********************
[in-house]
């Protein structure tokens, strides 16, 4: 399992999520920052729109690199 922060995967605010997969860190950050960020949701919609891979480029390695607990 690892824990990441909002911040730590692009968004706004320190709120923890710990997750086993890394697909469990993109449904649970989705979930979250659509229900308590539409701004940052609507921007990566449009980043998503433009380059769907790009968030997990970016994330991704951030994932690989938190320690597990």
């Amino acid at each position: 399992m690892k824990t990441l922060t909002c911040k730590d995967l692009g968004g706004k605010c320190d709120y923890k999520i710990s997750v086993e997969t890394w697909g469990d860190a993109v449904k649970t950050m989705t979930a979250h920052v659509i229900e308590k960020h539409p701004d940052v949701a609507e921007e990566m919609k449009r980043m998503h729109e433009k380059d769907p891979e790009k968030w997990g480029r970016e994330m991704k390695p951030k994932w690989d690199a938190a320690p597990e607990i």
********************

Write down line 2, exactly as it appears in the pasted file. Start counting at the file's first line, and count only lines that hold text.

């Protein structure tokens, strides 16, 4: 399992999520920052729109690199 922060995967605010997969860190950050960020949701919609891979480029390695607990 690892824990990441909002911040730590692009968004706004320190709120923890710990997750086993890394697909469990993109449904649970989705979930979250659509229900308590539409701004940052609507921007990566449009980043998503433009380059769907790009968030997990970016994330991704951030994932690989938190320690597990």